6 years ago

Mpumalanga Business 2017 edition

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Mpumalanga Business 2017 is the seventh edition of this highly successful publication that has since its launch in 2008 established itself as the premier business and investment guide to Mpumalanga Province. Supported and utilised by the Mpumalanga Economic Growth Agency (MEGA), Mpumalanga Business is unique as a business journal that focuses exclusively on Mpumalanga.

OVERVIEW Energy Biomass

OVERVIEW Energy Biomass puts Mpumalanga on the renewable energy map. SECTOR INSIGHT A 25MW power plant at Sappi’s Ngodwana mill is part of the drive to provide South Africa with renewable energy. • Power is expected from the new power station Kusile in 2017. One of the world’s most efficient public-private partnerships is under way in South Africa. In the drive to provide new sources of power for the national grid, the focus has mostly been on solar power and wind power, but the acceptance of the bid by Sappi and its partners as providers of 25MW of biomass power in 2015 shows that the process is open to many types of power generation. The national programme to procure power from private producers is called the Renewable Energy Independant Power Producers’ Procurement Programme (REIPPPP). By May 2016 the REIPPPP had delivered on its promise of 6 377 megawatts (MW) with an investment value of R250-billion and many of the projects are already delivering electricity to South Africa’s grid. The REIPPPP has so far seen four phases of bidding (known as bidding windows), and competition among investors is fierce. The most recent, fourth, window attracted 77 bids; initially just 13 were selected but a further 13 bids were accepted later. The Sappi-led consortium’s bid was part of Window 4. Collectively the 26 projects will add 2 205MW of power and inject R23-billion into the economy. Sappi’s international partner is KC Africa (part of KC Green Holdings of South Korea) and two local trusts will hold 10% of the project between them. Fusion Energy is the other stakeholder while the banks behind the project are Absa and Nedbank. The principal contractor to build the plant, which will be powered by Sappi’s wood, is Johannesburg-based ELB Engineering Services. As the renewable energy programme thrives, another national trend that is showing itself in Mpumalanga is the move to gas as a source of power. City Press reports that mining for natural gas has begun in the southern part of the province near Volksrust and Amersfoort. The rich coal deposits of the province make it an obvious target for exploration of coalbed methane. A joint venture between South African company Badimo Gas and Kinetiko-Energy from Australia has two licences covering 1 601km². Coal and alternatives Most of the nation’s coal-fired power stations are in Mpumalanga and a massive new one is under construction at Kusile. Three previously mothballed power stations have been reopened. Camden, near Ermelo, was the first to come back on stream, with 1 520MW being added to the grid. Komati and Grootvlei are on MPUMALANGA BUSINESS 2017 50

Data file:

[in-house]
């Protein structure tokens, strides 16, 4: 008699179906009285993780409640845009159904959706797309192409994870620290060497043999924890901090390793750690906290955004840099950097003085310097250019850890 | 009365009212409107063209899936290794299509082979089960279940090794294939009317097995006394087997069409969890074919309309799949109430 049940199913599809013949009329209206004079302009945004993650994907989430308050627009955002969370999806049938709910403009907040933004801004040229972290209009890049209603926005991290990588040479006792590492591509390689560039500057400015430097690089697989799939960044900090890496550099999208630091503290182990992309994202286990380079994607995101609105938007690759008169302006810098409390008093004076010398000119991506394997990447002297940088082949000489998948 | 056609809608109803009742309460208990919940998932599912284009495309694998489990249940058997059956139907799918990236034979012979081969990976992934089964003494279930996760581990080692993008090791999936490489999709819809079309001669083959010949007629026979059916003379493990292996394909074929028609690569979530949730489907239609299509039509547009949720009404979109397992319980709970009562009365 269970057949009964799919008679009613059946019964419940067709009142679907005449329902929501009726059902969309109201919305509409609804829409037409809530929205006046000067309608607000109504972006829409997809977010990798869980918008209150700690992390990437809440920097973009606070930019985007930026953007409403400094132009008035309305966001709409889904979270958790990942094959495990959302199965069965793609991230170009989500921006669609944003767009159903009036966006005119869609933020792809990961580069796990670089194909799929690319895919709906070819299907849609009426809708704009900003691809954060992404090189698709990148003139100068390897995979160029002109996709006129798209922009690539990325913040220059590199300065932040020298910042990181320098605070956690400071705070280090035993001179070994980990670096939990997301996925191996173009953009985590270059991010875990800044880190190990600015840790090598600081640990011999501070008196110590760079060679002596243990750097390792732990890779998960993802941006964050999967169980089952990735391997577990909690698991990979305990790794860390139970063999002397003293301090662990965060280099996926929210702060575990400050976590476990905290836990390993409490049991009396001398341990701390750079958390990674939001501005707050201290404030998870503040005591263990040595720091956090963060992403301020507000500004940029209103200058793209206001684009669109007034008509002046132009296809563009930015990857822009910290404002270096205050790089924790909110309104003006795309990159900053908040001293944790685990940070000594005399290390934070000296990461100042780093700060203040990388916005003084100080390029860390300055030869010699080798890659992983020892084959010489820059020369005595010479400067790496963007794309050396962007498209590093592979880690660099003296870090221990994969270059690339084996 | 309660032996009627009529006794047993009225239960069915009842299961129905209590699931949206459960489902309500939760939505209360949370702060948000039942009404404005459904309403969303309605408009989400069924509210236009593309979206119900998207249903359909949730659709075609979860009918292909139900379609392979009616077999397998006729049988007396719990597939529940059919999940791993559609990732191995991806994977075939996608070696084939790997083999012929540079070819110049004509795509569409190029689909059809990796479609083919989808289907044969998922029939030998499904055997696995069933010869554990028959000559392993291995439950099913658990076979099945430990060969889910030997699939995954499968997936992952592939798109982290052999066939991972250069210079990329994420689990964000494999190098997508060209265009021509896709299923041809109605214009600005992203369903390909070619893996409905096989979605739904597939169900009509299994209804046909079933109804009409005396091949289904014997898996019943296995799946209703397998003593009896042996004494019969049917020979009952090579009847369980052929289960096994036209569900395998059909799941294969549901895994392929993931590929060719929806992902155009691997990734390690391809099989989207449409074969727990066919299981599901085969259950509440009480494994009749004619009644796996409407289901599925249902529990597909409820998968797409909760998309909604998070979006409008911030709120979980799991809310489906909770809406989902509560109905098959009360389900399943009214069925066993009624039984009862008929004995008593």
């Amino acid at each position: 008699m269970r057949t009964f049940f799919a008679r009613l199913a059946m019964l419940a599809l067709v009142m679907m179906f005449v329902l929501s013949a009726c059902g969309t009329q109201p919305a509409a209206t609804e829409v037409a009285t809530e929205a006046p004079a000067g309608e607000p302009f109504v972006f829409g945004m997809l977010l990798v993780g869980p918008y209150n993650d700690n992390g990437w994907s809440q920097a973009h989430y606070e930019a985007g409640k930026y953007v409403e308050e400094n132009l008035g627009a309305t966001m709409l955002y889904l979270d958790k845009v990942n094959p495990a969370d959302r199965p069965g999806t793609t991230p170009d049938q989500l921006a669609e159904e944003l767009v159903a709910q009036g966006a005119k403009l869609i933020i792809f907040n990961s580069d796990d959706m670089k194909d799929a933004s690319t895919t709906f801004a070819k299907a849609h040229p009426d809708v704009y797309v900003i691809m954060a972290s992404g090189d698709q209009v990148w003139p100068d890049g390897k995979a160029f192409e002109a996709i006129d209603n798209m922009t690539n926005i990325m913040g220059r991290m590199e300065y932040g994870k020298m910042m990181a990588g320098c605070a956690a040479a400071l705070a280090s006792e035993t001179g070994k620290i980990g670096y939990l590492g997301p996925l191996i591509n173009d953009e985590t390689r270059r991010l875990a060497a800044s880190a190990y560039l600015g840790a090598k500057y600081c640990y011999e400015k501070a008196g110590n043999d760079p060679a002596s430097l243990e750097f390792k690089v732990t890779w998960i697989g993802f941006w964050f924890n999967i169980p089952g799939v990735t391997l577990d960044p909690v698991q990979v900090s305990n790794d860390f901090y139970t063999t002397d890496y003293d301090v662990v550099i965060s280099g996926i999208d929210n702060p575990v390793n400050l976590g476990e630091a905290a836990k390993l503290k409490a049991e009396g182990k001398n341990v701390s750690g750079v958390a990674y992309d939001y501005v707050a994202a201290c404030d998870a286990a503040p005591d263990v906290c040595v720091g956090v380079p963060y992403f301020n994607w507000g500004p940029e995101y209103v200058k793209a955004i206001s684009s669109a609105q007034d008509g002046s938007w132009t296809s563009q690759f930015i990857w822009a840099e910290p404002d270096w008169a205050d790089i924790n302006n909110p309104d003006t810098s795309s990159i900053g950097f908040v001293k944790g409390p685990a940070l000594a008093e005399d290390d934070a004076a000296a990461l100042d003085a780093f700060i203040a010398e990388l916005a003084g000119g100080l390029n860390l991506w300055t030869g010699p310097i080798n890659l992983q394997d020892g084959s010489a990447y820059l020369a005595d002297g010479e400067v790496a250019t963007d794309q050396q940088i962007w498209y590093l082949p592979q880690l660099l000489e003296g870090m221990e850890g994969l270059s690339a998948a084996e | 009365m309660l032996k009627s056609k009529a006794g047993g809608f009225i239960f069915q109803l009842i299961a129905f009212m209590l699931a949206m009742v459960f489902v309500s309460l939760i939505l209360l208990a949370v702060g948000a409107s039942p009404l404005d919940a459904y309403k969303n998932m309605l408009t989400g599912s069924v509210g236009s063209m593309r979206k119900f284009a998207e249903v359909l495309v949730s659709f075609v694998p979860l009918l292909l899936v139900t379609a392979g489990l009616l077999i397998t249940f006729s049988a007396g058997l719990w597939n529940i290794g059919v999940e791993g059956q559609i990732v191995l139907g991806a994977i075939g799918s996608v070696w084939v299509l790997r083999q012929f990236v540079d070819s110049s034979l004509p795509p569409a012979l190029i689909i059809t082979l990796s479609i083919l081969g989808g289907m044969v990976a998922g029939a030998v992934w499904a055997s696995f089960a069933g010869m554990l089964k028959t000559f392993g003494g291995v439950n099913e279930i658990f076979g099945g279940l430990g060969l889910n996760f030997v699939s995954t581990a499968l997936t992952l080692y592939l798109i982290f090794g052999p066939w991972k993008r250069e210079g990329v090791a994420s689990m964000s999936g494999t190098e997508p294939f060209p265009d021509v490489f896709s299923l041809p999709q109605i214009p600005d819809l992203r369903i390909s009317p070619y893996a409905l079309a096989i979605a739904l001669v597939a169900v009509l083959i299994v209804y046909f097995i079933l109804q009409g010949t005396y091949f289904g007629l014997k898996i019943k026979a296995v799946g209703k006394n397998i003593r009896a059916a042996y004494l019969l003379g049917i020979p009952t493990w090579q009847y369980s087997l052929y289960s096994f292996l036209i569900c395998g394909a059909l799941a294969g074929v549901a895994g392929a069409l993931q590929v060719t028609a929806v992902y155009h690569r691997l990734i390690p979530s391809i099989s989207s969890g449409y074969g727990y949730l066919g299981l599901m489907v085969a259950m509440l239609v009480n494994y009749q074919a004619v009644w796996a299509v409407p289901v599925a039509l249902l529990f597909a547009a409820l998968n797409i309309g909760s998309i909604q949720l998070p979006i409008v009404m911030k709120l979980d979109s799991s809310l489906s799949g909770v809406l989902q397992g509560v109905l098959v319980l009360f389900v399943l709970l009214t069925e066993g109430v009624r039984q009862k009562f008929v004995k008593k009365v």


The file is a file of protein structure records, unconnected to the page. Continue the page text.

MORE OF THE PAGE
OVERVIEW stream again and will eventually be contributing 800 megawatts. Arnot and Kriel have been upgraded while the refurbishment of Matla power station is under way. The massive Duvha power station has a capacity of 3 450 megawatts. The new coal-fired power station being constructed at Kusile near Delmas in the eMalahleni Municipality will add 4 800MW to the grid when complete. Several delays have pushed back the date when power can first be expected: the latest information is that power from Unit 1 can be expected in the first half of 2017. The provincial government of Mpumalanga has conducted a pre-feasibility study into building a hydroelectric plant at Nkomazi, a sign that South Africa’s biggest producer of coal-fired power is looking at alternative ways of generating energy. Independent power producers have expressed interest in the project and with a number of strongrunning rivers and steep ravines in the province, hydro power certainly has potential. A new transformer at the Acornhoek substation in Bushbuckridge has been installed by national utility Eskom. This will improve power supply to towns such as Bushbuckridge‚ Acornhoek‚ Hoedspruit‚ Hazyview and Phalaborwa, and make investment in those areas a more attractive proposition. York Timbers, in the course of the R1-billion upgrade of its Sabie processing facility, will build a cogeneration plant that will produce about 15MW of electricity every year. Anglo American has plans to build a 450MW power station near eMalahleni to supply its platinum mines with electricity. Assmang is among several resources companies looking into establishing cogeneration plants. The ferroalloy producer intends building a 20MW plant to serve its smelter at Machadodorp. Eskom is investing in a solar-power pilot project at its Kendal power station. Power company ABB has been contracted to build a solar photovoltaic power plant with a 620-kilowatt capacity that will be used to run some of the power station’s functions. The Combined Cycle Gas Turbines at Sasol’s Secunda complex in Mpumalanga have been generating power since July 2010 and can generate up to 280MW from natural gas. A scientific research project known as Hydrogen SA (HySA) is investigating the use of this powerful but volatile element as an energy source. Fuel cells usually use hydrogen and platinum, which is widely found in Mpumalanga. ONLINE RESOURCES Eskom: National Department of Energy: National Development Agency: National Hydrogen and Fuel Cells Technologies Research, Development and Innovation Strategy (HySA): Sustainable Energy Africa: Sustainable Energy Society of Southern Africa: 51 MPUMALANGA BUSINESS 2017

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